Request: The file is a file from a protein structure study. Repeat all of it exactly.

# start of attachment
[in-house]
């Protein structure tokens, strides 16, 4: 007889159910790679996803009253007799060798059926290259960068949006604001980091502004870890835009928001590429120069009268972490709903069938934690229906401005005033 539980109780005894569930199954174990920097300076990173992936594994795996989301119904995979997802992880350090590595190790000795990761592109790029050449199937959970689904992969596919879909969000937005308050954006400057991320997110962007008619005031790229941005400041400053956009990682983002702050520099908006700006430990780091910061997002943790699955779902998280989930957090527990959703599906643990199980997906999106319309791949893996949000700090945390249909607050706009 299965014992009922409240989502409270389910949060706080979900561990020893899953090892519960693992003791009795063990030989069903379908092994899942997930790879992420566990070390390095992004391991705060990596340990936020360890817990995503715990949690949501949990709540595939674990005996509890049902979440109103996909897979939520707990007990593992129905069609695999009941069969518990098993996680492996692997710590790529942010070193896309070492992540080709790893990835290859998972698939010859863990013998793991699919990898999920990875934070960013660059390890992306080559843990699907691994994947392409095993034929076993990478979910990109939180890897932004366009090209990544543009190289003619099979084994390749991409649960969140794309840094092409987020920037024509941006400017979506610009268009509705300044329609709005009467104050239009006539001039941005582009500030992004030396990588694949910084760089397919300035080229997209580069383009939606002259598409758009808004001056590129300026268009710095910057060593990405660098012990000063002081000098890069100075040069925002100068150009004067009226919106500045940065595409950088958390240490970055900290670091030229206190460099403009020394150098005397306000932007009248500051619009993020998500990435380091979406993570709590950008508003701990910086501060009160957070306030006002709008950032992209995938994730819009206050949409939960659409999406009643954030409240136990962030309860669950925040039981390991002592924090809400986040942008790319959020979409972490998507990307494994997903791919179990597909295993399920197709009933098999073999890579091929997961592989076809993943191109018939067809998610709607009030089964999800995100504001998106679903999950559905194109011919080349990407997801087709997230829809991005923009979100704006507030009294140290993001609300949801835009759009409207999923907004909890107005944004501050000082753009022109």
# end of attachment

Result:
[in-house]
């Protein structure tokens, strides 16, 4: 007889159910790679996803009253007799060798059926290259960068949006604001980091502004870890835009928001590429120069009268972490709903069938934690229906401005005033 539980109780005894569930199954174990920097300076990173992936594994795996989301119904995979997802992880350090590595190790000795990761592109790029050449199937959970689904992969596919879909969000937005308050954006400057991320997110962007008619005031790229941005400041400053956009990682983002702050520099908006700006430990780091910061997002943790699955779902998280989930957090527990959703599906643990199980997906999106319309791949893996949000700090945390249909607050706009 299965014992009922409240989502409270389910949060706080979900561990020893899953090892519960693992003791009795063990030989069903379908092994899942997930790879992420566990070390390095992004391991705060990596340990936020360890817990995503715990949690949501949990709540595939674990005996509890049902979440109103996909897979939520707990007990593992129905069609695999009941069969518990098993996680492996692997710590790529942010070193896309070492992540080709790893990835290859998972698939010859863990013998793991699919990898999920990875934070960013660059390890992306080559843990699907691994994947392409095993034929076993990478979910990109939180890897932004366009090209990544543009190289003619099979084994390749991409649960969140794309840094092409987020920037024509941006400017979506610009268009509705300044329609709005009467104050239009006539001039941005582009500030992004030396990588694949910084760089397919300035080229997209580069383009939606002259598409758009808004001056590129300026268009710095910057060593990405660098012990000063002081000098890069100075040069925002100068150009004067009226919106500045940065595409950088958390240490970055900290670091030229206190460099403009020394150098005397306000932007009248500051619009993020998500990435380091979406993570709590950008508003701990910086501060009160957070306030006002709008950032992209995938994730819009206050949409939960659409999406009643954030409240136990962030309860669950925040039981390991002592924090809400986040942008790319959020979409972490998507990307494994997903791919179990597909295993399920197709009933098999073999890579091929997961592989076809993943191109018939067809998610709607009030089964999800995100504001998106679903999950559905194109011919080349990407997801087709997230829809991005923009979100704006507030009294140290993001609300949801835009759009409207999923907004909890107005944004501050000082753009022109």